Pimco: European recession in 2012
Updated: 2011-09-27 07:45
Christine Lagarde (left), managing director of the International Monetary Fund, and Mohamed El-Erian, chief executive officer of Pacific Investment Management Co, before the start of a panel discussion on Thursday in Washington DC. [Joshua Roberts / Bloomberg]
Investment firm predicts little to no growth amid concern over global outlook
WASHINGTON - Pacific Investment Management Co (Pimco), which runs the world's biggest bond fund, is predicting that advanced economies will stall over the next year as Europe slides into a recession, underscoring mounting investor concern about the global economic outlook.
There will be little to no economic growth in industrial nations in the coming 12 months as Europe's economy shrinks by 1 percentage point to 2 percent and the US stagnates, said Mohamed El-Erian, chief executive officer of California-based Pimco. That will leave worldwide expansion at about 2.5 percent, less than the 4 percent forecast by the International Monetary Fund (IMF) for this year and next.
Such gloomy sentiment dominated weekend talks of policymakers, investors and bankers in Washington, where the IMF and the World Bank held their annual meetings. "For the next 12 months, the global economy will slow materially with advanced economies struggling to grow much above zero," El-Erian said in a Saturday interview in Washington. "Emerging economies will maintain faster growth, albeit not as high as the last 12 months."
Finance ministers and central bankers urged European officials to intensify efforts to contain their 18-month debt crisis as Greece teetered on the edge of default. US Treasury Secretary Timothy F. Geithner called on governments to unite with the European Central Bank (ECB) to beef up the capacity of their 440-billion-euro ($594 billion) bailout fund, warning that failure to act threatened "cascading default, bank runs and catastrophic risk".
Bank of Canada Governor Mark Carney estimated that 1 trillion euros may have to be deployed. UK Chancellor of the Exchequer George Osborne said a solution is needed by the time that G20 leaders meet in Cannes, France, on Nov 3 and 4.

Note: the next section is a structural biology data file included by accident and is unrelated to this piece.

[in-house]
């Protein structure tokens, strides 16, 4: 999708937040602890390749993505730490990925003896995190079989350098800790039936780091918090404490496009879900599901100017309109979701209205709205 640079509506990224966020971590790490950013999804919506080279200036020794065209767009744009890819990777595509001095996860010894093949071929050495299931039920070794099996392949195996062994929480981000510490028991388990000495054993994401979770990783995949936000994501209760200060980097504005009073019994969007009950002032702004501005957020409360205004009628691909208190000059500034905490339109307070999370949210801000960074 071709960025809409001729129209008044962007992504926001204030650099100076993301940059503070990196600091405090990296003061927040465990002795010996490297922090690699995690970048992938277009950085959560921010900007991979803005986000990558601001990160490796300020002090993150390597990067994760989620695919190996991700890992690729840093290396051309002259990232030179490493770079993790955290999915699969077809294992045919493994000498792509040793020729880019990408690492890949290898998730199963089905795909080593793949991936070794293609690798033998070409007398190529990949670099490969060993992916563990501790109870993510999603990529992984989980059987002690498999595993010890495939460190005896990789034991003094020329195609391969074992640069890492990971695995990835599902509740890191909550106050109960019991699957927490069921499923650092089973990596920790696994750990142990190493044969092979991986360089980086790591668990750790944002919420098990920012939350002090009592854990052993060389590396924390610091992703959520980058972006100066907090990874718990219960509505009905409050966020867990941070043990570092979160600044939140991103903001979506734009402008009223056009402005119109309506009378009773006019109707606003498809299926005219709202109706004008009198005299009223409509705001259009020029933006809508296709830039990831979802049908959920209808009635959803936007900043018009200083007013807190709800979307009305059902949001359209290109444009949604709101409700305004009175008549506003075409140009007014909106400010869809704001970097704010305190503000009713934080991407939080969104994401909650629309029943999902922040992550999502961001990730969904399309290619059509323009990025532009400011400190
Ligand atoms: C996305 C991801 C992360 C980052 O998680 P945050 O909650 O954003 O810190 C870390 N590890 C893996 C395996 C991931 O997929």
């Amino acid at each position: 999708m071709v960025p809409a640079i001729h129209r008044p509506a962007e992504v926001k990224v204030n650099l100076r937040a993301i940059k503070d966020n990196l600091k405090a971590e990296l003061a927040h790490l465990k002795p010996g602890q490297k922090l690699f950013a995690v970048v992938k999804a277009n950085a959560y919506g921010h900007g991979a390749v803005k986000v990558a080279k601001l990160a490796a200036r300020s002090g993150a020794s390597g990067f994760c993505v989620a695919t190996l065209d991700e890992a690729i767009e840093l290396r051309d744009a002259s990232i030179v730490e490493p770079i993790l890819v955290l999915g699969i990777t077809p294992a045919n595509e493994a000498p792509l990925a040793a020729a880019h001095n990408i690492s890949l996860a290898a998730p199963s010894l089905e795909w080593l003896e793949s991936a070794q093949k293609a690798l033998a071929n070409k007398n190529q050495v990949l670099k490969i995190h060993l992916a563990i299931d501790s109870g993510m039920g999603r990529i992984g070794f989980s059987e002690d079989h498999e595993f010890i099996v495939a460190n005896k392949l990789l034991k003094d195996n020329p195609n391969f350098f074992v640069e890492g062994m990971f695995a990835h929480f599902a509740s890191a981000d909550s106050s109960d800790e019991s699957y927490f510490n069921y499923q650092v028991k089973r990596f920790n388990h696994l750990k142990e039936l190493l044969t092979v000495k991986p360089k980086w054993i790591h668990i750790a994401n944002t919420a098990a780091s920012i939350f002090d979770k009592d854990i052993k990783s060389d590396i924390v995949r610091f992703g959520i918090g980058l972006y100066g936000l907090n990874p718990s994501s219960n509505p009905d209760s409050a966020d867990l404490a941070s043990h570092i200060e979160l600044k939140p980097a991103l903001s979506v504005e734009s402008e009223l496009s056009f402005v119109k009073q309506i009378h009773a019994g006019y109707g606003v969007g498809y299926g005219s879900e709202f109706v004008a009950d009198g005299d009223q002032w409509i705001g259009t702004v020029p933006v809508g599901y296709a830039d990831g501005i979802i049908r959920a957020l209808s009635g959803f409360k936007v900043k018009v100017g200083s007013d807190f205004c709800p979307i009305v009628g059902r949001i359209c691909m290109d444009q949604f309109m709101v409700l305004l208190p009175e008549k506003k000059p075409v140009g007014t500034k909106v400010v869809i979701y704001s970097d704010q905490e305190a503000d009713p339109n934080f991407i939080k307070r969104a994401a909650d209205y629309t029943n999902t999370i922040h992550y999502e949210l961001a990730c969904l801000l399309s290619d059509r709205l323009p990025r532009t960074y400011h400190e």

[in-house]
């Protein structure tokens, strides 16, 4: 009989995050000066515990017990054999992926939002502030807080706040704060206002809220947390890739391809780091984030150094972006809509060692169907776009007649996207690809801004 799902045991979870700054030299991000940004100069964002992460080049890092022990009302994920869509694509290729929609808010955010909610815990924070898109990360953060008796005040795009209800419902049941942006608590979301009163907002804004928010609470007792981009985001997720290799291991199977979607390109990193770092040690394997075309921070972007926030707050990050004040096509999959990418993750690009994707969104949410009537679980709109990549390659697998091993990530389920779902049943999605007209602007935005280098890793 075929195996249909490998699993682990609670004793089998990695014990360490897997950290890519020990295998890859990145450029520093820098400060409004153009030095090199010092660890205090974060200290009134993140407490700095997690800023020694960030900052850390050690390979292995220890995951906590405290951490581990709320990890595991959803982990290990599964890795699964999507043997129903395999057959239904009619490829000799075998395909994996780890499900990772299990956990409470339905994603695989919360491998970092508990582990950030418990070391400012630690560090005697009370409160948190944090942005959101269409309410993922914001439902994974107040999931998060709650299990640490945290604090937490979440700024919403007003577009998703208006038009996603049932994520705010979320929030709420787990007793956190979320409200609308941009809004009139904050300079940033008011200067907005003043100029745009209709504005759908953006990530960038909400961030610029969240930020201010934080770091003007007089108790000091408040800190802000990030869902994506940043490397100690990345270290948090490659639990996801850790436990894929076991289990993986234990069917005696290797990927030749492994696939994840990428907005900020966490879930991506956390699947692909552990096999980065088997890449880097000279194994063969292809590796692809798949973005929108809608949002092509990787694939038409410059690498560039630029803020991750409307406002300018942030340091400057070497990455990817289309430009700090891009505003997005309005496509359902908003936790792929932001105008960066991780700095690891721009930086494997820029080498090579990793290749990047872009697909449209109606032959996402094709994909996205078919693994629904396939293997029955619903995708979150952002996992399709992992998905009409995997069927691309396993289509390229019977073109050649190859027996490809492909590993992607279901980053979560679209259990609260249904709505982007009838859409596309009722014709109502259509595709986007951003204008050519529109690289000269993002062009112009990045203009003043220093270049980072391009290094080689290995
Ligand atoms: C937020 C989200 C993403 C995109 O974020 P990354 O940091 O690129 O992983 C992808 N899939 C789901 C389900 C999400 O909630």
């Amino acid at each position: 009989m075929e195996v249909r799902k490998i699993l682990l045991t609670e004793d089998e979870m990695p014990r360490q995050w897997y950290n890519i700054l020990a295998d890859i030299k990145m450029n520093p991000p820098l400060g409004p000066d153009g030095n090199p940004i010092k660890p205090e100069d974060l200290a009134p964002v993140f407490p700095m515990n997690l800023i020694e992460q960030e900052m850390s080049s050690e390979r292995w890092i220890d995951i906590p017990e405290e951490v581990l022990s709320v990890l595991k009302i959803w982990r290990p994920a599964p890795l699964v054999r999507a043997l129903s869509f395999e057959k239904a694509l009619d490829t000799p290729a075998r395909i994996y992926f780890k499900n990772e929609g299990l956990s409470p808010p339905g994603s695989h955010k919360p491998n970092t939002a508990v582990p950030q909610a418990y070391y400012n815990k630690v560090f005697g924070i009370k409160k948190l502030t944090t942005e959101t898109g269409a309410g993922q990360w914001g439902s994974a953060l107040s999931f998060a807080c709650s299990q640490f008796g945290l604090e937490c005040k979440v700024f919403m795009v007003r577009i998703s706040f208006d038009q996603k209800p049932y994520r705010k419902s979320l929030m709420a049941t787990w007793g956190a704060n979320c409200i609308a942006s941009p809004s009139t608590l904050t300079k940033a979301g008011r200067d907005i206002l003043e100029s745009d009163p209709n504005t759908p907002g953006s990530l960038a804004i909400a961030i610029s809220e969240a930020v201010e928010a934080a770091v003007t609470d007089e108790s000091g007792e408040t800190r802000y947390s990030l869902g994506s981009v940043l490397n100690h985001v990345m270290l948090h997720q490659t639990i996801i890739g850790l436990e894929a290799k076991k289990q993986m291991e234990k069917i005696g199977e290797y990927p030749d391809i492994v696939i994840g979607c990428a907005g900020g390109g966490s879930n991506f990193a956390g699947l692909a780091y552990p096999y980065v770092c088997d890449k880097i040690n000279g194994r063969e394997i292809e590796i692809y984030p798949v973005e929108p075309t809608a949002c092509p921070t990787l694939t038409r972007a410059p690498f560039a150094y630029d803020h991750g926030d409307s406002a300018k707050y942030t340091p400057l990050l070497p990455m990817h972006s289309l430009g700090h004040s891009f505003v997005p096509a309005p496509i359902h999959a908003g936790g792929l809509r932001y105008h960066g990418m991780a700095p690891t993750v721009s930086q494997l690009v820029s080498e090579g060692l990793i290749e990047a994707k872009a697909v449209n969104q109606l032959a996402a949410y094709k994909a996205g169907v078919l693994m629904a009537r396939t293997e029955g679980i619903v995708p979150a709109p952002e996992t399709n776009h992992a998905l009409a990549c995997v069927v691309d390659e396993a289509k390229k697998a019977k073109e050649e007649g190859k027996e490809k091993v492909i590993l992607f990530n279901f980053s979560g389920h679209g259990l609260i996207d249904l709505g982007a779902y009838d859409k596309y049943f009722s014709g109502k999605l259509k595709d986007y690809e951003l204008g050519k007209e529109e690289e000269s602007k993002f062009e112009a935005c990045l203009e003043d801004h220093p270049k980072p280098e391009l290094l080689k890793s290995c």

"Patience is running out in the international community," Osborne said. "The eurozone has six weeks to resolve this political crisis."
Whether "the markets will accept the luxury of six weeks grace remains to be seen", said Jim O'Neill, chairman of Goldman Sachs Asset Management in London. "In the interim, policymakers will have to feed markets with hope as to what might arrive in November and then not disappoint."
Reports this week may reinforce the sense of weakness, with economists predicting that US consumer spending slowed in August and business confidence in Germany, Europe's largest economy, fell to a 15-month low this month.
The IMF said last week that the turmoil has generated as much as 300 billion euros in credit risk for the region's banks and advocated capital injections.
German Chancellor Angela Merkel said eurozone leaders must erect a firewall around Greece to avert a cascade of market attacks on other euro states that will risk breaking up the currency area. "We have to be in a position to react," Merkel said on Sunday. "We have to be able to put up a barrier."
European policymakers hinted they may soon heed Geithner's advice and use leverage to increase the firepower of their rescue fund. German Finance Minister Wolfgang Schaeuble and European Financial Stability Fund CEO Klaus Regling played down speculation the ECB would be needed to increase the fund's heft.
"Wait a few more days," said Regling, when asked for details.
Finance officials will also discuss this week speeding implementation of a permanent rescue plan by a year to next July, according to a working paper. ECB Governing Council members Ewald Nowotny and Luc Coene signaled in interviews in Washington that the central bank next week may say it will begin offering banks unlimited liquidity for as long as a year.
Greek Finance Minister Evangelos Venizelos said his country "wants to make it and will make it" and that it will always be a member of the eurozone. Prime Minister George Papandreou said on Sunday that the European Union must take "strategic decisions" and that the end of the global economic crisis "appears even more distant".
While the IMF vowed to "strongly support" Europe, Managing Director Christine Lagarde warned its $384 billion war chest may not be enough to meet all aid requests if the world economy worsens. The current lending capacity "looks comfortable today but pales in comparison with the potential financing needs of vulnerable countries and crisis bystanders", she said.
The world economy will find some support from emerging markets, which will grow 4.5 percent to 5 percent over the next 12 months, and Japan's 1.5 percent expansion, El-Erian said.
JPMorgan Chase & Co Chief Economist Bruce Kasman said in Washington that Greece is already insolvent and headed toward a depression that will roil the eurozone. His team revised their forecast last week to reflect the region entering a recession in the next quarter and the ECB cutting its key interest rate on Oct 6 to 1 percent from 1.5 percent.
"I fear very much that the situation will deteriorate further before it improves," said Axel Weber, the former president of the Bundesbank, in Washington on Sunday. "We will see much more drastic action" by policymakers if the situation in financial markets gets worse.
(China Daily 09/27/2011 page17)